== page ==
Thingiverse_About_BannerWhat I find most exciting about 3D printing is that from your own desktop, you can make or download a design and have something new and wonderful appear like magic in your world, whether it be morning, noon, or midnight. There is no driving to a middleman to discuss your prototype or concept, no coordinating of schedules to deal with it, and best of all, no asking anyone’s permission (generally) or paying them to help you. And when you finish making a design, adding to an open-source file, or downloading something ultra-cool, you can’t wait to flip on the printer and go—ready to get the project started and anticipating having that 3D model in your hands shortly. This is accessibility and self-sustainability in action, not to mention nearly every other benefit of 3D printing should you so deign to make use of them.

But what about when things just aren’t going your way in the design or printing process? No one likes experiencing the frustration of errors, but they are of course there to prevent much worse issues later. Now, MakerBot is working to put further magical powers of perfecting in your hands at Thingiverse offering a new app from Mixed Dimensions, and another from 3D Hubs. This is just another notch in their journey to make 3D printing technology user-friendly, accessible—and ultimately, something we can all enjoy with as little frustration and as few glitches as possible. The launches follow the announcement earlier this month that such steps would soon be taken.

Mixed Dimensions, a company we report on quite often regarding new features, has just launched their MakePrintable 3D file repair tool within the new Thingiverse ‘Portal to Power.’ Within this new concept, Thingiverse users have the analysis and repair tools they need at their fingertips—and this means fixing files that otherwise never would have printed correctly. Within this app, you can choose a design already created in Thingiverse and then just select ‘MakePrintable’ for taking care of any mesh errors. All parties involved with integrating this see it as a ‘game changer’ of a service, offering a quick way to ensure structural integrity.

“The integration with Thingiverse will help us convert more files into printable ones while also being able to streamline the process between a 3D file and a printer, [thus] ensuring that more users find ease of use between file and print,” said Baha Abunojaim, CTO of Mixed Dimensions.

oneCloud-based MakePrintable is designed to save time and enhance the user experience overall in eliminating the number of steps it takes to go from CAD to fruition with a physical object in hand.

“Thingiverse is the largest 3D file repository with over one million models and community driven content, interaction. Their database of stl’s is what makes it the ‘makers’ choice and the ideal partner for our technology,” said Muhannad “Mo” Taslaq, CEO of Mixed Dimensions.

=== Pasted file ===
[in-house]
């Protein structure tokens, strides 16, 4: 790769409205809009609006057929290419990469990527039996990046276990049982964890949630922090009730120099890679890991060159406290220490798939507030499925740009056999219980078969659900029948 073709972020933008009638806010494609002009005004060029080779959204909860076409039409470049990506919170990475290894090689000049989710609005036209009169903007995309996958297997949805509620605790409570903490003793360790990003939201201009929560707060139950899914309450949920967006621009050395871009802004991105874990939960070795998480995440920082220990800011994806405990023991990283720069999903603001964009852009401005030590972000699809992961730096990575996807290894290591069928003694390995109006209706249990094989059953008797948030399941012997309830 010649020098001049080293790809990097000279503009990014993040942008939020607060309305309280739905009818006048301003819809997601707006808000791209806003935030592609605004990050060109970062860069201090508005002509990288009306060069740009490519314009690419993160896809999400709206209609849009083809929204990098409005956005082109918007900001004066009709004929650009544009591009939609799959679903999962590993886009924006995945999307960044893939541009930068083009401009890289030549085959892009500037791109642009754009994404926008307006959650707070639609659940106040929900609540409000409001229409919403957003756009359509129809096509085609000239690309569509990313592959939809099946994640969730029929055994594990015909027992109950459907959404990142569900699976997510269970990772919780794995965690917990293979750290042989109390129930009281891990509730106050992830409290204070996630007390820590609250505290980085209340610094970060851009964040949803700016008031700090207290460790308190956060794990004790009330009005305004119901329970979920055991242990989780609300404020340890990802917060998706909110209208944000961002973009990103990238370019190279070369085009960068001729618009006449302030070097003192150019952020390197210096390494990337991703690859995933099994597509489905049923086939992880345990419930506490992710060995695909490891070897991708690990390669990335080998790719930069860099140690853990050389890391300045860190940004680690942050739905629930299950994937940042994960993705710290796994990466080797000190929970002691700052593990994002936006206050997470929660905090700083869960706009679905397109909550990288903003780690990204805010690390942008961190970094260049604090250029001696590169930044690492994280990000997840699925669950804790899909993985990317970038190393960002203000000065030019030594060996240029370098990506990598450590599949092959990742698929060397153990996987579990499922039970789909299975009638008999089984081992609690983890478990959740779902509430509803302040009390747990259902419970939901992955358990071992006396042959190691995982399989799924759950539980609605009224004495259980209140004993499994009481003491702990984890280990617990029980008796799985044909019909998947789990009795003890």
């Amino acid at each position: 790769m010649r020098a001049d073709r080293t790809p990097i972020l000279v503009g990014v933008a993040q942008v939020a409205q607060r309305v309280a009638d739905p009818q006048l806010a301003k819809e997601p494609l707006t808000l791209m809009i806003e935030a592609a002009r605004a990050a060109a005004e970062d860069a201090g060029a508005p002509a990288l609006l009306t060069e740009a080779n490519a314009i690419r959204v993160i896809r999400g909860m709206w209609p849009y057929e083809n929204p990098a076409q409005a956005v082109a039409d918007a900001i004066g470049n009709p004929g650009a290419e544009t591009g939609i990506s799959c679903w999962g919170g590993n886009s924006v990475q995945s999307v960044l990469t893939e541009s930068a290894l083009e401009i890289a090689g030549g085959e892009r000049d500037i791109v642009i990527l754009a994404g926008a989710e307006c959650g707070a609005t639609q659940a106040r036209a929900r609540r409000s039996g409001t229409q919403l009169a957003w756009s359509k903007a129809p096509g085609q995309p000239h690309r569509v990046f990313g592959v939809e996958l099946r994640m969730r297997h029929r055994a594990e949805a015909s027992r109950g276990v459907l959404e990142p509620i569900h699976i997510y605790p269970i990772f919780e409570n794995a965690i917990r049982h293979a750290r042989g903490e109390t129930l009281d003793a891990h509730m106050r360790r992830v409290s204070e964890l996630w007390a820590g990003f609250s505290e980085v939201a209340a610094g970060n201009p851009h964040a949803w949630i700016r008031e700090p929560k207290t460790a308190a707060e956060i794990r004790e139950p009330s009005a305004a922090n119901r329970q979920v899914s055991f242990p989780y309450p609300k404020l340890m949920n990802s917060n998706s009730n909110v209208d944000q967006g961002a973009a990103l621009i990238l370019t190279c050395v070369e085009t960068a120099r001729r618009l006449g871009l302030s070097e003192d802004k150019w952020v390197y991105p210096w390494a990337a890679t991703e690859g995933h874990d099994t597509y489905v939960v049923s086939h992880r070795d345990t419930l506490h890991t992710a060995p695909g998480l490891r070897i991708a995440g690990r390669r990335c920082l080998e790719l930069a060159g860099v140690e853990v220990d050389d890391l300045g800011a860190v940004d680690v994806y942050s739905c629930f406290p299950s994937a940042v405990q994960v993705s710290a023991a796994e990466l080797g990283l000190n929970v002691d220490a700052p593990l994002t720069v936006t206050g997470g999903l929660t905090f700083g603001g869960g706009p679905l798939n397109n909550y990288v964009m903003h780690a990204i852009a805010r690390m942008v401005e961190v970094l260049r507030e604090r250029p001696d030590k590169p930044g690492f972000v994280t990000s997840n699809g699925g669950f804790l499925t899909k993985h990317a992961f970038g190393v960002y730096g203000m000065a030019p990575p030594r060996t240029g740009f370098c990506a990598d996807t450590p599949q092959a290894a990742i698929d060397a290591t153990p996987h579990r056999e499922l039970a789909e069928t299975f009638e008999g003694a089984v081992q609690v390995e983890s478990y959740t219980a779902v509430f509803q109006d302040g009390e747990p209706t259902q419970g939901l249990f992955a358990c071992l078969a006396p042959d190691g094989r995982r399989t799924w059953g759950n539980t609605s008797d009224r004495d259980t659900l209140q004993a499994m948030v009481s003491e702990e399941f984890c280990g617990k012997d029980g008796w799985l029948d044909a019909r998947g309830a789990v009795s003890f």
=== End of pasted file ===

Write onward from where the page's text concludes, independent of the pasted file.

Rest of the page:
3D Hubs is now also partnering with Thingiverse to offer a convenient print fulfillment service that will allow even more users to get on board—as well as allowing those who need a more difficult job completed to hand it over to the real experts. 3D Hubs is such a great network and also offers an excellent way to support local business people and makers in your community.

3D-Hubs-logo-vertical-1 (1)With their service you can just send the model right over to a local printer where it is made expediently and then sent to your doorstep or office. This is also highly recommended for teachers who would like to share Thingiverse designs with students and expose them to the incredible world of 3D printing but don’t yet have the tools in their classroom to do so. This app also allows you to ‘tip’ the Thingiverse designer whose file you’ve downloaded, if they allow that option.

And if that’s not enough to send you running to the computer with a Thingiverse craving, MakerBot has even more on tap for you if you are a developer. They are just releasing and making the Thingiverse Developer Portal available. This anticipated release not only includes documentation, resources, and enrollment for developers but gives instructions on:

  • Developing apps for Thingiverse
  • Submitting apps to MakerBot
  • Using the new ‘sandbox’ to test apps
  • Managing apps and viewing analytics regarding usage, views, downloads, payments

“These new apps are the first examples of what’s possible with the new Thingiverse Developer Program,” said Tony Buser, Director of Web, Mobile and Desktop at MakerBot. “It’s added features like these that will propel Thingiverse and 3D printing as a whole. We’re happy that developers are answering our call to contribute to the future of 3D printing and we look forward to the next Thing Apps coming soon.”

Are you by chance getting inspired to start perusing designs and/or create a new app that everyone will want to use? No doubt, you will find fun on Thingiverse, and if you are a developer, be sure to check out all the new resources—who knows, you may be on to an amazing new career! What do you think of these new apps and the portal? Discuss in the Thingiverse 3D Apps forum over at 3DPB.com.

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